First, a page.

As a business leader, conflict resolution is part of your job description. When people work closely together for 40 hours a week, conflict and clashing opinions are inevitable. While it's never fun to get involved, ignoring problems will only cause them to escalate. Instead, try to mitigate office disagreements head on using smart mediation strategies.
Five entrepreneurs offer advice on how to deal with conflict in the workplace, based on the tried-and-true tactics they have used to resolve office disputes before they've spiraled out of control.
Meet with those involved separately, then together.
There are two sides to every story, and it's important to understand each before invoking a solution. This tactic has worked wonders for Volkan Okay Yazici, the owner and president of Stonexchange, a natural stone flooring and accessories company.
"Meet with each of the individual parties involved in the conflict and try to understand the issue from everyone's perspective. Then draft a few possible solutions or compromises to the problem and convene with all those involved," he says. "Initiate a conversation to implement whatever is decided. Make sure everybody understands that no one will get everything they want."
Get an objective opinion from a moderator.
When you need an impartial perspective, bring in a moderator with no stake in the situation. Blair Thomas, co-founder of First American Merchant, a business loan and payment processing company, considers this to be one of the fastest and easiest ways to solve a problem.
"It's simple, but probably one of the most effective solutions. Find an objective, level-headed person who can help you moderate the issue," says Thomas. "A good moderator can quickly de-escalate the situation and act as an intermediary who allows both sides to discuss their grievances and find quick, amicable resolutions to serious problems."
Ask them to take a day off to cool down.
"Sometimes conflict is born from stress, extended periods of overwork or simply too much exposure to one another," says Dave Nevogt, the co-founder and CMO of Hubstaff, a time-tracking software platform for remote teams. His team works remotely, but he still understands the importance of taking some time off when a heated conflict arises.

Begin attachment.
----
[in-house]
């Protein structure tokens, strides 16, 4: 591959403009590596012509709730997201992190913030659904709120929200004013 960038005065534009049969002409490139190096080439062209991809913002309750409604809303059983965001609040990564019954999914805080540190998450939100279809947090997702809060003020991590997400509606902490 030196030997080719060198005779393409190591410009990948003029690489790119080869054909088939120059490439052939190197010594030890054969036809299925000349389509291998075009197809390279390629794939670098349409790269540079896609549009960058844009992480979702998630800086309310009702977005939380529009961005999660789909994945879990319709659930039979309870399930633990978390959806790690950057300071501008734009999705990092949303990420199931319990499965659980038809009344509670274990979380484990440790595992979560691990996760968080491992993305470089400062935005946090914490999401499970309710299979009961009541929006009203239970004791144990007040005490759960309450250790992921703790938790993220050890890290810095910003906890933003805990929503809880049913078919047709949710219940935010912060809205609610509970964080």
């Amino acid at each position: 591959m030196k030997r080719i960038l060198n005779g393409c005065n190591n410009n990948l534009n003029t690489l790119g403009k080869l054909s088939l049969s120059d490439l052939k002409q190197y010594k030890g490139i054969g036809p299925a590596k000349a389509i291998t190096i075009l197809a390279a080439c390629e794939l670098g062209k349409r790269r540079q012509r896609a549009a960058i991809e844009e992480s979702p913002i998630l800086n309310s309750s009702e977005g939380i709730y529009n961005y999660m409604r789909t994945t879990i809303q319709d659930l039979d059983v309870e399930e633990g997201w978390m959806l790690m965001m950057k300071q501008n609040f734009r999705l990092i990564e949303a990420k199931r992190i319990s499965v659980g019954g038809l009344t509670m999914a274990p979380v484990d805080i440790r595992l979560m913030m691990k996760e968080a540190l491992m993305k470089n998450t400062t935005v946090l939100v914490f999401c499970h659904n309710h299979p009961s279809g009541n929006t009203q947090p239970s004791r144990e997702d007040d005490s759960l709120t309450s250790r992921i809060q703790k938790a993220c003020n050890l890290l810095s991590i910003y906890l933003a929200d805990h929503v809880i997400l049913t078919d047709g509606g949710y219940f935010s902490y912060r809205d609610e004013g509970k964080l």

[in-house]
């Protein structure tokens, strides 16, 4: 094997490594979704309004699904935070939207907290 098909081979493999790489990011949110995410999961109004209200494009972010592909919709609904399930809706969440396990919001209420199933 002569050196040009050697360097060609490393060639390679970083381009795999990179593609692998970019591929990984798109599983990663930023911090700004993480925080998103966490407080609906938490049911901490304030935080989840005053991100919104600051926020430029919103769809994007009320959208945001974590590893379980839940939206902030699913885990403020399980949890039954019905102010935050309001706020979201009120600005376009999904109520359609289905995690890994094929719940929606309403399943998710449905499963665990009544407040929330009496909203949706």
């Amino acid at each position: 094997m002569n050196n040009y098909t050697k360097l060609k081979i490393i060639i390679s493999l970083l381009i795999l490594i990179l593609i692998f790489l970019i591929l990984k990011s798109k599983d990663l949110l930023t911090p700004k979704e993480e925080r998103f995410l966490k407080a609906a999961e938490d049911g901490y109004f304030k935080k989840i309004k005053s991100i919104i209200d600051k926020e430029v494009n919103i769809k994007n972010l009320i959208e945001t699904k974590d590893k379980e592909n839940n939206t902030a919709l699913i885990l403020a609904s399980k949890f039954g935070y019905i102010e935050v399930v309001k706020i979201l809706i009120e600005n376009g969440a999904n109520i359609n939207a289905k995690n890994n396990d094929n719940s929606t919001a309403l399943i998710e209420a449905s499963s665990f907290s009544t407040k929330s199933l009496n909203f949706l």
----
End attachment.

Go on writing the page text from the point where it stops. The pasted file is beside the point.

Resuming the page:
"If an attitude problem arises or if there's a fight, it's best for both parties to take a day to calm down and relax," he says. "We can discuss what happened the next day and then figure out next steps."
Take the conversation to a coffee shop.
In the midst of a conflict, emotions can run high, but remember that the involved parties probably feel embarrassed at the thought of how their coworkers might perceive the situation. That's why Manick Bhan, the CEO and CTO of ticket-comparison search engine company Rukkus, moves conflict resolution away from the office (and out of earshot).
"The first thing you should do is take whoever is involved in the situation and remove them from the office space. I'm not talking about going to the boss's office; that will just disrupt the office vibe even more," says Bhan. "Go to a conference room on the opposite side of the building, or even a coffee shop. This will allow everyone to cool off during the walk, and not be embarrassed by coworkers listening in."
Keep communication channels open from day one.
Fostering a communicative culture in the office can stop conflict before it begins. Nathalie Lussier encourages this office culture as the CEO of AmbitionAlly, a small business software company.
"Stress communication and respect before a conflict happens," she says. "Our team works remotely, so it can be challenging to keep communication channels open. But by stressing the importance of communication and speaking respectfully and positively of each team member from day one, we've been able to avoid a lot of awkward conflicts."
When frustrations do arise, pre-established communication channels help prevent them from escalating into full-blown fights. Lussier explains, "We also encourage team members to bring up little frustrations on a daily basis to try to catch problems before they escalate."